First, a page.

Could the theory of multiplication become our new guiding principle for church growth? What might this mean for us?
Could we be on the brink of a more dynamic and inclusive pattern of church life – could this become our ‘new normal’?
Could the solutions to many of our present problems be found in the pages of history? Should we look backwards, before we forge ahead?
The normal way that the human race has grown is through the multiplication of generations. Perhaps we should do likewise with the church?
Policy decisions about church growth have very real consequences. Here’s a modern-day case study of two different churches, to illustrate the point.
As we look for better ways to reach more people, we may find we need to ‘unlearn’ some of our deeply held assumptions.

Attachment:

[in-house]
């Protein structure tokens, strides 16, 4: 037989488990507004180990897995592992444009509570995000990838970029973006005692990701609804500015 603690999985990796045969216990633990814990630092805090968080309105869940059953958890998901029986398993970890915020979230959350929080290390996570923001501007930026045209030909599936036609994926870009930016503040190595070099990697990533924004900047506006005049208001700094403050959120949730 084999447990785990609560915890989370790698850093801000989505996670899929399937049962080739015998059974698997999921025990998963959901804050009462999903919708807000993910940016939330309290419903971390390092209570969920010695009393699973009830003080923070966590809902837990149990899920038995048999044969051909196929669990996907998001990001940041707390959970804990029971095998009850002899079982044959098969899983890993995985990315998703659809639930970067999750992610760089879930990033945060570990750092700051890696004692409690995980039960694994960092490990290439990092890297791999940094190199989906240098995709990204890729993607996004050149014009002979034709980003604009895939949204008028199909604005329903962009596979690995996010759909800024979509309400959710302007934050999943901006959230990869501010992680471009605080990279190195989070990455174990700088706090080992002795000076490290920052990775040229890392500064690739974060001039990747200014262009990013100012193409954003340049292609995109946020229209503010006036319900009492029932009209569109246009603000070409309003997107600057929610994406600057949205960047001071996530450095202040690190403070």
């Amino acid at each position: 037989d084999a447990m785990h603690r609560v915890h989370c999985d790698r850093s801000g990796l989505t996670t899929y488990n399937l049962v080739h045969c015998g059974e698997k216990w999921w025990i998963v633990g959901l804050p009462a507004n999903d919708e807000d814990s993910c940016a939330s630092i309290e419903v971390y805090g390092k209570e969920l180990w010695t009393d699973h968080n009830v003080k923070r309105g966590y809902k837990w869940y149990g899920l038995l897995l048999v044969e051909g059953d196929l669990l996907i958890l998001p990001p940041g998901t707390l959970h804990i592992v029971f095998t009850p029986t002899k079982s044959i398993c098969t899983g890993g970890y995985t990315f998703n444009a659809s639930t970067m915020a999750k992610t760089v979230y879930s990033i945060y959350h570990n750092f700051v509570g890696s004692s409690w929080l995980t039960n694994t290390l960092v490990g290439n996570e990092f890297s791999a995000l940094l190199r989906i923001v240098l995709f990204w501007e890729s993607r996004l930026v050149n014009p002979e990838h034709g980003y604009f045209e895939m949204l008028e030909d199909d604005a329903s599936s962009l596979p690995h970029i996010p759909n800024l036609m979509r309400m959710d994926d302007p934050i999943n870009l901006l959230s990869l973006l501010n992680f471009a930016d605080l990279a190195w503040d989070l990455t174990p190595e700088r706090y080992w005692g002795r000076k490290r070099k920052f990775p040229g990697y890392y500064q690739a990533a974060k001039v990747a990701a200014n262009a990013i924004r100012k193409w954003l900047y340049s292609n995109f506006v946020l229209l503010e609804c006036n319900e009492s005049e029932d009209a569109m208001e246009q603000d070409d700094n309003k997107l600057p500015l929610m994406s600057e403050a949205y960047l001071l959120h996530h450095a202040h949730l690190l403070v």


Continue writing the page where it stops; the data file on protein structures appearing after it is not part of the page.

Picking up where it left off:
If ‘every system is perfectly designed to get the results it gets’, then when we do not like the results we see, we should take a closer look at our systems.
If we want any of the outcomes of our lives to be any different to what they are now right now, the first thing we must do is to change… ourselves.
As we move towards starting and multiplying new congregations, it helps to have a mental ‘map’ in mind – to steer our planning and implementation.
Establishing a family ‘lens’ on what is happening when we start a new congregation is helpful. Saying ‘farewell’ is easier than saying ‘goodbye’.